As Greg Maddux, Tom Glavine and Frank Thomas celebrated their inductions in Cooperstown this weekend, the Baseball Hall of Fame announced a change that will make it harder for others to join them. Instead of having 15 years of eligibility for consideration by the Baseball Writers’ Association of America (BBWAA), players will now be limited to 10.1A player becomes eligible five years after retirement. If he doesn’t receive at least 5 percent of the votes the first year, he’s excluded from future ballots.One theory is that the change is designed to exclude players like Barry Bonds and Roger Clemens, who are known or suspected to have used performance-enhancing drugs.2Retired players such as Alan Trammell who have already appeared on at least 10 ballots will be exempt from the rule. But Bonds and Clemens, who joined the ballot in 2013, won’t be. But an attempt to target Bonds and Clemens could produce collateral damage. Players such as Curt Schilling, Edgar Martinez, Mike Mussina and Larry Walker — who are not strongly associated with PED use — could also be less likely to get in.Take the case of Mussina, who received 20 percent of the vote on this year’s ballot, his first year of eligibility. He might seem like a hopeless case — players need 75 percent of the vote to be elected to the Hall of Fame. But players generally gain ground the longer they remain on the ballot. Sometimes they need the full 15 years to get there.Consider other players who received somewhere between 15 and 25 percent of the vote in their first eligible season. There were 16 such players between 1966, when the Hall of Fame began holding elections every year instead of every other one, and 2000, the most recent class of players to have exhausted their 15-year eligibility window:Two of these players, Don Drysdale and Billy Williams, gained ground quickly enough to be elected to the Hall of Fame within their first 10 eligible seasons.Another three — Bruce Sutter, Bert Blyleven and Duke Snider — were elected by the BBWAA at some point between their 11th and 15th eligible seasons.One player, Red Schoendienst, was elected later by the Veterans Committee.The 10 remaining players — Gil Hodges, Jack Morris, Roger Maris, Tommy John, Mickey Lolich, Jim Kaat, Dale Murphy, Dave Parker, Thurmon Munson and Tony Oliva — have not yet made the Hall of Fame, though some are plausible candidates for election by the Veterans Committee at a later date.So by a quick-and-dirty rendering, Mussina’s chances of getting elected to the Hall of Fame by the BBWAA have been sliced from 5 in 16 (representing the five players who made it within 15 seasons) to 2 in 16 (only Drysdale and Williams made it within their first 10 seasons). He might also have some chances with the Veterans Committee. But the Veterans Committee has been stingy about electing players in recent years. The point is that players like Mussina need all the chances they can get.We can formalize this analysis by running a set of logistic regressions that estimate a player’s likelihood of eventually making the Hall of Fame based on his performance in his first year on the BBWAA ballot. First, I ran a regression to consider whether players were selected by the BBWAA within 15 seasons.3As in the Mussina example, this regression considered all players who first appeared on the ballot between 1966 and 2000. I excluded players who were elected in their first year, or who received less than 5 percent of the vote in the first year, as these players have been automatically dropped from the ballot since 1985. Then I ran another regression to evaluate whether players made it within their first 10 eligible seasons. (Among players who first appeared on the ballot in 1966 or later, those who were elected by the BBWAA somewhere between their 11th and 15th seasons were Snider, Sutter, Blyleven and Jim Rice.)4For this regression, I included players who first appeared on the ballot from 2001 through 2005, in addition to those between 1966 and 2000, since they’ve had 10 years to be elected. Finally, I considered whether players made the Hall of Fame at all — whether through the BBWAA or the Veterans Committee.5In this case, I included all players who first appeared on the ballot from 1966 through 1995 — players who began appearing on the ballot after 1995 have not yet been eligible for consideration by the Veterans Committee, as best I can tell. For this regression only, I also included players who received less than 5 percent of the vote in their first year on the ballot — a few of these players (Richie Ashburn, Larry Doby and Ron Santo) were eventually elected by the Veterans Committee. The results are represented in the chart below.To read the chart, scan across until you find a player’s vote share in his first year of eligibility — then scan up to see where the various curves intersect it. For instance, for a player like Mussina who got 20 percent of the vote in his first year:There is a 10 percent chance he gets elected within his first 10 years of BBWAA eligibility, according to the regression analysis. (This is the yellow curve.)There is a 23 percent chance he gets elected within the 15-year eligibility window. (The red curve.)There is a 34 percent chance he gets elected by either the BBWAA or eventually by the Veterans Committee. (The blue curve.)These answers aren’t too far from the quick-and-dirty numbers that I came up with before. They suggest that Mussina is an underdog to make the Hall of Fame — but more of an underdog now that he’ll have only 10 years of eligibility to do so.What about a player — such as Bonds — who got 36 percent of the vote in his first season of eligibility?He’d have a 53 percent chance of being elected by the BBWAA within 10 years.His odds of being elected within 15 years are higher — 69 percent.He has an 89 percent chance of being elected by some means — either the BBWAA or the Veterans Committee.So a player like this will also see his chances of being elected by the BBWAA decrease with the rule change. But he has a much better backstop: The Veterans Committee has usually elected players like this even when they were bypassed by the writers. That hasn’t been true for players like Mussina.Of course, Bonds and Clemens are no ordinary cases — and this method may not do a very good job of describing their chances. There are a couple of other objections that we need to consider first, however.One is that the change in rules could affect voter behavior. Players sometimes receive a boost in their vote share in their 15th and final year of eligibility. Now, knowing that it’s their last chance, the writers could rally around a player in his 10th year instead.That might protect a few players — Snider, for instance, got 71 percent of the vote in his 10th year of eligibility and might have made it then if a few more writers thought it was their last opportunity to elect him. But Blyleven had only 48 percent of the vote in his 10th year. His case, which was pushed by stat-savvy baseball fans for years, needed some extra time to marinate.Another consideration is that rotating players off the ballot sooner could clear slots for more recently retired players. BBWAA voters are limited to naming 10 players on their ballots. A few of them might have run out of room for Mussina this year, for instance, because they were reserving space for Alan Trammell, Jack Morris, or other players between their 11th and 15th years of eligibility.Indeed, this could be of some help to players like Mussina. But there would be a more direct means of providing relief — by liberalizing or eliminating the 10-player limit. Players from the 1980s, 1990s and 2000s are badly underrepresented in the Hall of Fame relative to players who had the good fortune to be born earlier.The rule change, in other words, seems designed to make the Hall of Fame more exclusive, not less so. But how might it affect Bonds and Clemens in particular?As I mentioned, they aren’t ordinary cases. For a player like Mussina, a large fraction of the BBWAA electorate might be thought of as “swing voters” — they could live with him in the Hall of Fame or without. Given how strong feelings are on the issue of performance-enhancing drugs, the choice is likely to be much more binary for Bonds and Clemens. For that reason, their vote shares might not increase as much in future seasons. (Another PED user, Mark McGwire, has been on the ballot for eight seasons and has seen his vote share decrease in almost every one.) Personally, I’d wager a fair amount of money against Bonds or Clemens ever being elected to the Hall of Fame by the writers, whether in 10 years or 15.Nevertheless, baseball’s hive mind could change its stance on PED use with the benefit of hindsight. It’s not that hard to conceive of alternate realities. NFL players who were suspended for PED use, like the former San Diego Chargers linebacker Shawne Merriman, barely seem to suffer any lasting damage to their reputations. (Merriman made the Pro Bowl in 2006, the same year he was suspended for four games.)One scenario could involve a known PED user who is otherwise a more sympathetic case than Bonds or Clemens making the Hall of Fame.6Or a player who is already in the Hall of Fame could disclose his PED use. For instance, Andy Pettitte, who admitted to using human growth hormone, is due to become eligible for the Hall of Fame in 2019. Pettitte’s case is not clear-cut on the statistical merits, but suppose he made it in 2023, his fifth year on the ballot. Under the old rules, Bonds and Clemens would have had a few years left on the ballot with that precedent in place. Now, they’ll already have exhausted their eligibility.Bonds and Clemens would still be eligible for consideration by the Veterans Committee. But whatever misgivings you might have about the BBWAA, the Veterans Committee has been far more problematic. Its rules are constantly changing, its process is not very transparent, and it has oscillated from being far too liberal to being very stingy about letting in players. Depending on the rules it drew up, the Hall of Fame could design a Veterans Committee that was relatively sympathetic to Bonds or Clemens — or firmly opposed to their election.Another theory is that the Hall of Fame doesn’t have strong feelings about Bonds and Clemens per se, but implemented the rule change in the hopes of putting the PED issue behind it sooner. It’s certainly not good advertising for Cooperstown when discussions are dominated every year by arguments over steroids.But these cases won’t go away anytime soon. Pettitte will become eligible in a few years — and a few years after him, Alex Rodriguez. Ryan Braun, another known PED user who could eventually build Hall of Fame statistics, is many years from retirement. In the meantime, players like Mussina could be caught in the crossfire.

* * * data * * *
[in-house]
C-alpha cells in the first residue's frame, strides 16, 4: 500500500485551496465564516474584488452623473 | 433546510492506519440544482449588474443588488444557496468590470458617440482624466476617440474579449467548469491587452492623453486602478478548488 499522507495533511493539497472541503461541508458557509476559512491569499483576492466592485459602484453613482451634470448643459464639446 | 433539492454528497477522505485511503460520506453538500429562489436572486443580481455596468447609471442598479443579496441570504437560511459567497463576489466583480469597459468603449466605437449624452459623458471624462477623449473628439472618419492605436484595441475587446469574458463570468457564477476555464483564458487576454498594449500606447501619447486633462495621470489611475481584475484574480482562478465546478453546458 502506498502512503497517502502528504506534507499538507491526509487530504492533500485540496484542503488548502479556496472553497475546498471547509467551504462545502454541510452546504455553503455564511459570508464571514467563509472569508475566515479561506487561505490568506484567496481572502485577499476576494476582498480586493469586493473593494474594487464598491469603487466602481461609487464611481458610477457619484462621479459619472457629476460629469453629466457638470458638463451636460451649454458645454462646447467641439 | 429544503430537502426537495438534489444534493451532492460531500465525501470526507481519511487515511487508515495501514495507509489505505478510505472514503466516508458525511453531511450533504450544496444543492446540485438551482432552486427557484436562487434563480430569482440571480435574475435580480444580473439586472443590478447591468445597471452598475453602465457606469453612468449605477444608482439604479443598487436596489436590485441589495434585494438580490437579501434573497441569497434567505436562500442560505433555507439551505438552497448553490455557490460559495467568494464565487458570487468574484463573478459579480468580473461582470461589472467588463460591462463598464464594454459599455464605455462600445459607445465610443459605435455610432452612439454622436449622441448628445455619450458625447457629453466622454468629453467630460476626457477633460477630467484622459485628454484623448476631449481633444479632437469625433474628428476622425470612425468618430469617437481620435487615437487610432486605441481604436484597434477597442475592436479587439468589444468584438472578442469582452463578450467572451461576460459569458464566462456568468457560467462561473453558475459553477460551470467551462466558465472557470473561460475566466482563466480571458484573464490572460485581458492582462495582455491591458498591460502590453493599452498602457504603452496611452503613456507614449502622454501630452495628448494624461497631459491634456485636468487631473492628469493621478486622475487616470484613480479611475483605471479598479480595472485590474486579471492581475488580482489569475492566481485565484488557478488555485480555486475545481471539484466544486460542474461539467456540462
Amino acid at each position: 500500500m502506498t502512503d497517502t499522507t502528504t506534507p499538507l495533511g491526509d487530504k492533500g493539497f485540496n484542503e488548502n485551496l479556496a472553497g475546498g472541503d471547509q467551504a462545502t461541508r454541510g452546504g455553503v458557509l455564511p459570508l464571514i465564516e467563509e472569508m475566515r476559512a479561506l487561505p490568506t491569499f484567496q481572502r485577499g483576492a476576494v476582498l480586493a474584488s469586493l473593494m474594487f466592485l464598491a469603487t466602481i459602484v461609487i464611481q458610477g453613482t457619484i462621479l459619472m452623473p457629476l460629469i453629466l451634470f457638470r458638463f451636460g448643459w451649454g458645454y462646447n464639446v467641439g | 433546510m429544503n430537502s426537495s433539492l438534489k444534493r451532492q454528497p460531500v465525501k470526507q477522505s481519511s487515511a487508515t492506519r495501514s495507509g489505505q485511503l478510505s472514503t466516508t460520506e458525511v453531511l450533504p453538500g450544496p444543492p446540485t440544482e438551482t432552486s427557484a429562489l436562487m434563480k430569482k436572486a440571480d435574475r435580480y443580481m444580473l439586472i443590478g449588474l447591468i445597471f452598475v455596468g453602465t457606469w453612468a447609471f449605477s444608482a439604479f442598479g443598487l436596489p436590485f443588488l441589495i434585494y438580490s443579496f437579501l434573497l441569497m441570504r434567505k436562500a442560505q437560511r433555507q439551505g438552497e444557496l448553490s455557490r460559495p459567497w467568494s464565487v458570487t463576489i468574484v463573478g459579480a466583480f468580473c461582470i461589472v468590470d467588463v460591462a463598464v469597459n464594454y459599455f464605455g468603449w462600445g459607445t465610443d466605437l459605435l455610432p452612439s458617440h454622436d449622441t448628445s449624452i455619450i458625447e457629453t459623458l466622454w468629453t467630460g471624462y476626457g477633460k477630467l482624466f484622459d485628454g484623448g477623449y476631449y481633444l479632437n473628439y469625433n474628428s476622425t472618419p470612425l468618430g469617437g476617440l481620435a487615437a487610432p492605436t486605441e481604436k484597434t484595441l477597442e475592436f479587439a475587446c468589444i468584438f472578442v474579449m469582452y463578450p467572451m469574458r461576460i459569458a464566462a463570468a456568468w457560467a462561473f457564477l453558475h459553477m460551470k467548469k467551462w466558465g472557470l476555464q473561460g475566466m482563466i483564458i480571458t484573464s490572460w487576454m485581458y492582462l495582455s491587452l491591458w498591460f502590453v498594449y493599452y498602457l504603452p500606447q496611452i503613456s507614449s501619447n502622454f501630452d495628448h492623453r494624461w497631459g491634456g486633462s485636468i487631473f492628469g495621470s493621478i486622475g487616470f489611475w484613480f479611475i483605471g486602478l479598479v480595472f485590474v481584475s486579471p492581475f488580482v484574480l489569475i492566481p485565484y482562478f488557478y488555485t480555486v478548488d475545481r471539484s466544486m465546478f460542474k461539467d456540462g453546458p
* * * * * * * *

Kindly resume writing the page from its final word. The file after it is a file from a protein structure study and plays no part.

In their first Big Ten game of the season, the Ohio State Buckeyes answered the call.OSU (5-0, 1-0) took down Wisconsin (3-2, 1-1) 31-24, thanks in part to a huge game from quarterback Braxton Miller.In his first action since spraining the MCL in his left knee against San Diego State, the junior helped the Buckeyes get off to a fast start Saturday night. Following a punt by the Badgers on the opening drive of the game, Miller connected with junior wide receiver Evan Spencer on a 25-yard scoring strike that gave OSU the lead 7-0.“I think he (Miler) played very well,” OSU coach Urban Meyer said. “Braxton did have a heck of a day.”Wisconsin would respond, though, as redshirt-senior wide receiver Jared Abbrederis caught a 36-yard touchdown pass from Badger redshirt-sophomore quarterback Joel Stave.Miller completed his second touchdown pass of the night on OSU’s next drive, this one to junior wide receiver Devin Smith. The 26-yard reception was Smith’s fifth scoring grab of 2013.Following a 45-yard field goal from OSU’s senior kicker Drew Basil, Stave led the Badgers on a 76-yard scoring drive, finishing it with an 11-yard pass to junior tight end Sam Arneson to cut the lead to 17-14 with less than two minutes left until half.The OSU offense rushed down the field on the next drive, and Miller threw his third touchdown pass in the first half to senior wide receiver Corey “Philly” Brown, giving the Buckeyes a 24-14 lead at halftime.“I felt good,” Miller said after the game. “My legs felt good energy-wise. I wasn’t out of shape. I felt good.”After another Miller-Brown connection that extended the lead to 31-14, Wisconsin’s senior running back James White scampered 17 yards to get the Badgers within 10 points again.The two teams exchanged punts until Badger redshirt-junior kicker Kyle French made a 42-yard field goal.OSU recovered the ensuing onside kick, but were forced to punt after a three and out. Wisconsin’s last ditch effort fell short, though, and the Buckeyes ran out the clock to secure the seven-point victory.Miller finished the day 17-25 passing for 198 yards and four touchdowns. He also ran the ball 22 times for 83 yards.Abbrederis had a huge game for the Badgers, finishing with 10 catches for 207 yards and a touchdown.The game was not a total victory for OSU, as senior safety broke his left ankle on Wisconsin’s last drive of the game.The Buckeyes travel to Northwestern (4-0) next Saturday for their second night game in a row. Kickoff is set for 8 p.m.